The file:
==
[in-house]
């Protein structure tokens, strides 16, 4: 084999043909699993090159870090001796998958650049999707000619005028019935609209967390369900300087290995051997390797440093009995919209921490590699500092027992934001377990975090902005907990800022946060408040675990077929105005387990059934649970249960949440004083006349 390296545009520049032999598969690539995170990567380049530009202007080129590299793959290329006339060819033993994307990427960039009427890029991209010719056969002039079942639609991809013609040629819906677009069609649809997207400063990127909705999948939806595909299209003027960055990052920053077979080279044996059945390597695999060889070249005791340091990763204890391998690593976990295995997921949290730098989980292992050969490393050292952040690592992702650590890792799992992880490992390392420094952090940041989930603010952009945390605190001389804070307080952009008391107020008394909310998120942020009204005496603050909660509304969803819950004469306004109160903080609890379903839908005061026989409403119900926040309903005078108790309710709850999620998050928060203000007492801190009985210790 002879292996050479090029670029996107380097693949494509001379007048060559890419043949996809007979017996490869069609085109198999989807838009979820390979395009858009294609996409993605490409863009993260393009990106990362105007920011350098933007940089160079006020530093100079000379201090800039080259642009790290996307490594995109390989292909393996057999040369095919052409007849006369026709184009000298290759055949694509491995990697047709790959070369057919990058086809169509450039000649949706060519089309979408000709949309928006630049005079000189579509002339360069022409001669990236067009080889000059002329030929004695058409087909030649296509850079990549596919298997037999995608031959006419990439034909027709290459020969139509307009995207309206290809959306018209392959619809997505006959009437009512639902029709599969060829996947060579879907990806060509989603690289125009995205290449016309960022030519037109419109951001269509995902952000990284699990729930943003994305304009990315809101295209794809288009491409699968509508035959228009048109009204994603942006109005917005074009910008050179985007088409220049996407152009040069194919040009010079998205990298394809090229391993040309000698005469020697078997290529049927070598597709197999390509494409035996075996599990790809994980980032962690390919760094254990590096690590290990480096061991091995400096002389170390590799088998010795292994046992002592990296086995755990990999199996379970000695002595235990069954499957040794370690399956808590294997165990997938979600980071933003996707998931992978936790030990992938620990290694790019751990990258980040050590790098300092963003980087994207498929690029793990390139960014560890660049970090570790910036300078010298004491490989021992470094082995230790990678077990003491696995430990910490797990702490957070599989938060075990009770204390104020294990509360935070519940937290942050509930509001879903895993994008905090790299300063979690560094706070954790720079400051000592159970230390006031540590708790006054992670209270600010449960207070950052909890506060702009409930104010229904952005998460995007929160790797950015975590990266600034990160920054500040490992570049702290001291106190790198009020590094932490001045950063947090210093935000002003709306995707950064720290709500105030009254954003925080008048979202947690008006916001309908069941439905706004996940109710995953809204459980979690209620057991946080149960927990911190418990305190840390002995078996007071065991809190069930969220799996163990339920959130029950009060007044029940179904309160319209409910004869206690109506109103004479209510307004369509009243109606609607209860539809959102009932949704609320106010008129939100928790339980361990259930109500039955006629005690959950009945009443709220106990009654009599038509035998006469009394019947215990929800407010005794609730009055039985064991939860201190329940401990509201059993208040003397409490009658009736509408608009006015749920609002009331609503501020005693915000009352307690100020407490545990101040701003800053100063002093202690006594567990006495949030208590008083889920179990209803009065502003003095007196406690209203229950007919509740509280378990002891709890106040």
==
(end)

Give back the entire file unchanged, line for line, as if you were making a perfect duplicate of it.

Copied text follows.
[in-house]
């Protein structure tokens, strides 16, 4: 084999043909699993090159870090001796998958650049999707000619005028019935609209967390369900300087290995051997390797440093009995919209921490590699500092027992934001377990975090902005907990800022946060408040675990077929105005387990059934649970249960949440004083006349 390296545009520049032999598969690539995170990567380049530009202007080129590299793959290329006339060819033993994307990427960039009427890029991209010719056969002039079942639609991809013609040629819906677009069609649809997207400063990127909705999948939806595909299209003027960055990052920053077979080279044996059945390597695999060889070249005791340091990763204890391998690593976990295995997921949290730098989980292992050969490393050292952040690592992702650590890792799992992880490992390392420094952090940041989930603010952009945390605190001389804070307080952009008391107020008394909310998120942020009204005496603050909660509304969803819950004469306004109160903080609890379903839908005061026989409403119900926040309903005078108790309710709850999620998050928060203000007492801190009985210790 002879292996050479090029670029996107380097693949494509001379007048060559890419043949996809007979017996490869069609085109198999989807838009979820390979395009858009294609996409993605490409863009993260393009990106990362105007920011350098933007940089160079006020530093100079000379201090800039080259642009790290996307490594995109390989292909393996057999040369095919052409007849006369026709184009000298290759055949694509491995990697047709790959070369057919990058086809169509450039000649949706060519089309979408000709949309928006630049005079000189579509002339360069022409001669990236067009080889000059002329030929004695058409087909030649296509850079990549596919298997037999995608031959006419990439034909027709290459020969139509307009995207309206290809959306018209392959619809997505006959009437009512639902029709599969060829996947060579879907990806060509989603690289125009995205290449016309960022030519037109419109951001269509995902952000990284699990729930943003994305304009990315809101295209794809288009491409699968509508035959228009048109009204994603942006109005917005074009910008050179985007088409220049996407152009040069194919040009010079998205990298394809090229391993040309000698005469020697078997290529049927070598597709197999390509494409035996075996599990790809994980980032962690390919760094254990590096690590290990480096061991091995400096002389170390590799088998010795292994046992002592990296086995755990990999199996379970000695002595235990069954499957040794370690399956808590294997165990997938979600980071933003996707998931992978936790030990992938620990290694790019751990990258980040050590790098300092963003980087994207498929690029793990390139960014560890660049970090570790910036300078010298004491490989021992470094082995230790990678077990003491696995430990910490797990702490957070599989938060075990009770204390104020294990509360935070519940937290942050509930509001879903895993994008905090790299300063979690560094706070954790720079400051000592159970230390006031540590708790006054992670209270600010449960207070950052909890506060702009409930104010229904952005998460995007929160790797950015975590990266600034990160920054500040490992570049702290001291106190790198009020590094932490001045950063947090210093935000002003709306995707950064720290709500105030009254954003925080008048979202947690008006916001309908069941439905706004996940109710995953809204459980979690209620057991946080149960927990911190418990305190840390002995078996007071065991809190069930969220799996163990339920959130029950009060007044029940179904309160319209409910004869206690109506109103004479209510307004369509009243109606609607209860539809959102009932949704609320106010008129939100928790339980361990259930109500039955006629005690959950009945009443709220106990009654009599038509035998006469009394019947215990929800407010005794609730009055039985064991939860201190329940401990509201059993208040003397409490009658009736509408608009006015749920609002009331609503501020005693915000009352307690100020407490545990101040701003800053100063002093202690006594567990006495949030208590008083889920179990209803009065502003003095007196406690209203229950007919509740509280378990002891709890106040």